Four teams, four matches one sustainability message

Four teams, four matches one sustainability message

Rafael Muela Pastor, general manager of the Real Betis Balompié Foundation, reflects on the team’s upcoming ‘Forever Green’ matches that highlight the organisation’s approach to sustainability

For just over two years, Real Betis Balompié’s ‘Forever Green’ initiative has ‘used the power of the most popular sport on the planet to help save it’, making the La Liga outfit the most sustainable football club in Spain (according to research by Holaluz) and one of the most environmentally committed sports teams in the world. The club has undertaken 88 actions, ranging from supplying electric scooters for club employees to public transport vouchers for fans. 

“I think we now have a programme that is more mature,” says general manager of the Real Betis Balompié Foundation, Rafael Muela Pastor. “Internally, we assume more and more each day that we need to be coherent with the work we are doing through Forever Green. 

“For example, those who have more of a marketing view are considering the real impact of what we are doing. We have so many requests to show what we are doing, but we need to try our best to avoid any feeling of greenwashing if we want to be a real reference. We are taking into account environmental considerations in every measure that we take and every purchase that we do. so I think the Forever Green culture is growing around us and inside us.”

Last season, the club held a ‘Forever Green match’ against Athletic Club, where the associated actions and public transport campaign saved 911 tCO2e compared to a regular match, equating to the annual energy usage of 70 homes.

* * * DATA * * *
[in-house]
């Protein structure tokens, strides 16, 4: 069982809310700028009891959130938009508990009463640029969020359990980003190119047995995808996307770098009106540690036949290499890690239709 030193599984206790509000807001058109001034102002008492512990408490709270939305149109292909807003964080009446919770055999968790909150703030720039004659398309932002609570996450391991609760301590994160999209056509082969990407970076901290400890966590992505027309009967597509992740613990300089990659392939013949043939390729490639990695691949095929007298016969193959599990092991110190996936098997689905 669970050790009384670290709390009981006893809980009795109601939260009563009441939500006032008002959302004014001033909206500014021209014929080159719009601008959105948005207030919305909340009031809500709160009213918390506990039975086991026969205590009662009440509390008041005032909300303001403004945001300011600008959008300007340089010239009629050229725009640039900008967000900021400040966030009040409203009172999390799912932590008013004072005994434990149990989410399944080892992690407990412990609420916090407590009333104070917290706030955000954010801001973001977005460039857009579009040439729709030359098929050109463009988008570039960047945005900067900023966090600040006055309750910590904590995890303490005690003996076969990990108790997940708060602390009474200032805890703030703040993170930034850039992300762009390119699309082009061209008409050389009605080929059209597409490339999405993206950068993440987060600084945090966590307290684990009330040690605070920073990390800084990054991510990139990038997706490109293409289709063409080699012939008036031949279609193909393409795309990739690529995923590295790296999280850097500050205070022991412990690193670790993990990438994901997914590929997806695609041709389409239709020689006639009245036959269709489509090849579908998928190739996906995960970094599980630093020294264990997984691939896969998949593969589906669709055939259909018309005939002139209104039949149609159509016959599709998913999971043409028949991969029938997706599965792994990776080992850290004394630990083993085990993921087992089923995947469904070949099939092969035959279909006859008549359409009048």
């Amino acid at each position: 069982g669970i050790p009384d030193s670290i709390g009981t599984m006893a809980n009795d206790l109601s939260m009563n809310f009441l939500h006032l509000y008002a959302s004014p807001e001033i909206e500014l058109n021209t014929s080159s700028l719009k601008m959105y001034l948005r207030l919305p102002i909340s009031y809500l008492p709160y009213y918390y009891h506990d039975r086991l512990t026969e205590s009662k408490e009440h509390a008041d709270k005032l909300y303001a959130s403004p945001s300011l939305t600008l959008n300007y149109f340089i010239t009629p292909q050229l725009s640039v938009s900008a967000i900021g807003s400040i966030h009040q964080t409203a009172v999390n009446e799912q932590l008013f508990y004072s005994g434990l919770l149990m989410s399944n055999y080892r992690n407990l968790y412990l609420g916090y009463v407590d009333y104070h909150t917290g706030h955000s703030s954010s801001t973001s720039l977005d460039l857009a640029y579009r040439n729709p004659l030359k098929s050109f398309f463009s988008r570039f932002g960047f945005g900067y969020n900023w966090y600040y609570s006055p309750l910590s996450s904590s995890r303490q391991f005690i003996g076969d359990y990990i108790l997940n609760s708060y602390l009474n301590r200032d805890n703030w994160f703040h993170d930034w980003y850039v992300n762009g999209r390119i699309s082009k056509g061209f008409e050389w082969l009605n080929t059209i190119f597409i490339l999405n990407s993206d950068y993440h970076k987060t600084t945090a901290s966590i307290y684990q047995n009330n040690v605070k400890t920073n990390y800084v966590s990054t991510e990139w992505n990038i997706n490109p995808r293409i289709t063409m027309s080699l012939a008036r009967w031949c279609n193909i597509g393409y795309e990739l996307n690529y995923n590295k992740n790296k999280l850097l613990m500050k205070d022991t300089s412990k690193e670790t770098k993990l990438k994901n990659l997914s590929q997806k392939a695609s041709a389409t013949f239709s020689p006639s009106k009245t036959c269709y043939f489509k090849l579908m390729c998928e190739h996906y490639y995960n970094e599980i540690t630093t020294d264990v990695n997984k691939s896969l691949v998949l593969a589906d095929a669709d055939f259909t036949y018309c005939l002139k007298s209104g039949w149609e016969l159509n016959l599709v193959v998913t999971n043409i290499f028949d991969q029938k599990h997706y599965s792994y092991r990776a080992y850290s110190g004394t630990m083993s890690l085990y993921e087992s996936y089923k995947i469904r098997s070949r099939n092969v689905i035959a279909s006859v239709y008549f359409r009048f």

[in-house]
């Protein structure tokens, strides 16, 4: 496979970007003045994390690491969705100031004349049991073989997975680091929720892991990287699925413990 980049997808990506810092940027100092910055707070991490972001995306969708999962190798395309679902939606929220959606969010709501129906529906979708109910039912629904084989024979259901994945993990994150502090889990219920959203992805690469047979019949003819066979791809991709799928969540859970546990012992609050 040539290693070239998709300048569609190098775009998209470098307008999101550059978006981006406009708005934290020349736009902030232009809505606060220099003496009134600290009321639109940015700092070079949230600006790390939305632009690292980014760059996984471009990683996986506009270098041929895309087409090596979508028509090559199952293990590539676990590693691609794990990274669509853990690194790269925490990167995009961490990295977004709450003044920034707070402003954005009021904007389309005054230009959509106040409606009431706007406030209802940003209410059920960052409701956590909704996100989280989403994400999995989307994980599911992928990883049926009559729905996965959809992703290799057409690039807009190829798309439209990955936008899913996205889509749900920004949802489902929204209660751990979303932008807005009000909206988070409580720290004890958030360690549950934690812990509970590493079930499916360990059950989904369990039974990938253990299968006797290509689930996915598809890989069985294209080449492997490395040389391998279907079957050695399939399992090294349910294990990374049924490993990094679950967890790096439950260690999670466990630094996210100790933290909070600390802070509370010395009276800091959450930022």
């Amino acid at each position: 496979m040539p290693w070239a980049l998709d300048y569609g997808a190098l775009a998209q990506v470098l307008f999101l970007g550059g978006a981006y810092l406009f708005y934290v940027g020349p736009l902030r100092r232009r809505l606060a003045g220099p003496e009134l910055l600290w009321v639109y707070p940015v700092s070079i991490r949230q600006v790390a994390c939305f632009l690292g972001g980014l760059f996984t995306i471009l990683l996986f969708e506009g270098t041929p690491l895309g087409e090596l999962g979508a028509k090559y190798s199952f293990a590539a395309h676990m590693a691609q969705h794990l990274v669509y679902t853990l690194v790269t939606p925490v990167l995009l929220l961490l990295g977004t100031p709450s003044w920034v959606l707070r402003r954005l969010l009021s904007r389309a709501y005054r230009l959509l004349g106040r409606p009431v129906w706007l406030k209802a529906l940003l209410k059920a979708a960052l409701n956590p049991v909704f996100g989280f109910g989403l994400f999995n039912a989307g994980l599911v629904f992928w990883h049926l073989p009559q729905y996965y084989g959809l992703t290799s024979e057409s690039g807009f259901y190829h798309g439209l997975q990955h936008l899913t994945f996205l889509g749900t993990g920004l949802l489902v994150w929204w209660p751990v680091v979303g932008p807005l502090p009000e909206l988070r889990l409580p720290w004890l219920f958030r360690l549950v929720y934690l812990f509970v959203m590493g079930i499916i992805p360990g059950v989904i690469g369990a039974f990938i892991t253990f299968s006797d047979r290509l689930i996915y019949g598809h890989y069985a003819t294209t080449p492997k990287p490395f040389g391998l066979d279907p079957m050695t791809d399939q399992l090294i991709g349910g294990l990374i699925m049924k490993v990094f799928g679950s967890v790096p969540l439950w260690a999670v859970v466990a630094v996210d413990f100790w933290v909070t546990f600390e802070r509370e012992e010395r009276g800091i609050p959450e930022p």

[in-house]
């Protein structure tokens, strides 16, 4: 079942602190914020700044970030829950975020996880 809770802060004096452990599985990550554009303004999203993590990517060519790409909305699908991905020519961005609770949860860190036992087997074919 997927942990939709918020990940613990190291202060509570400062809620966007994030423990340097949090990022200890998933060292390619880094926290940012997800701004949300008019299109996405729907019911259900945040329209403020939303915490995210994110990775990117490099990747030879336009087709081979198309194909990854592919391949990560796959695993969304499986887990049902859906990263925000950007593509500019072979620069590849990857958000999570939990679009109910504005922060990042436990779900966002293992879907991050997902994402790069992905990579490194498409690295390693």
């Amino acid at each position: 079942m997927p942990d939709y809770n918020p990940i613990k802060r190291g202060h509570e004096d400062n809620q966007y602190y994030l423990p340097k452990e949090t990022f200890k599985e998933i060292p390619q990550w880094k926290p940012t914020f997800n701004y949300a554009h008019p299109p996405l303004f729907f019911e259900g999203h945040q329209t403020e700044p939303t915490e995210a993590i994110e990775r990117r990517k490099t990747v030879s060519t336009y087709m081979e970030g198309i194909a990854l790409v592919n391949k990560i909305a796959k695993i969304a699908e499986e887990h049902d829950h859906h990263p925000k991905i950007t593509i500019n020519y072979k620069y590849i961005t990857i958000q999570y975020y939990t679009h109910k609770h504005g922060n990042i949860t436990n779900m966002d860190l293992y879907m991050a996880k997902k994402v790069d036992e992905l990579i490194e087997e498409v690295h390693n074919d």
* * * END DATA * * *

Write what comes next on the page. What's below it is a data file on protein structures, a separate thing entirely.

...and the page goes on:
This season’s Forever Green match will be played in April against RCD Espanyol, where Betis will aim to increase environmental awareness through several actions on match day. 

“Still, the more we do and the more we know, the more we realise that we have to do something else,” Muela Pastor adds. “I think we’re the right path at the moment, but we’re still very ambitious.”

For the first time, different sports that are part of the Betis institution – basketball, futsal and women’s football – will also have a Forever Green match in the coming weeks. As a multi-sports club, Betis are in a unique position to transfer sustainability measures and learnings between sports, a simple example being goal nets and basket nets being made from fishing nets retrieved from the sea.

Reflecting on Betis’ position to transfer learnings between sports, Muela Pastor comments that every time he receives an invitation to take part in a sports conference he has a responsibility, because of the popularity of football, to make everyone aware of their impact on the environment and potential to mobilise all sports fans around the world. 

“I am always preaching to every partner that we have because it’s a common challenge and we have a very special tool to do our best against climate change,” he says.

The four match Forever Green intiative was launched by Real Betis CEO, Ramón Alarcón, and a player from each of the four sports, at Seville Aquarium to reflect the focus on preserving nature and protecting biodiversity.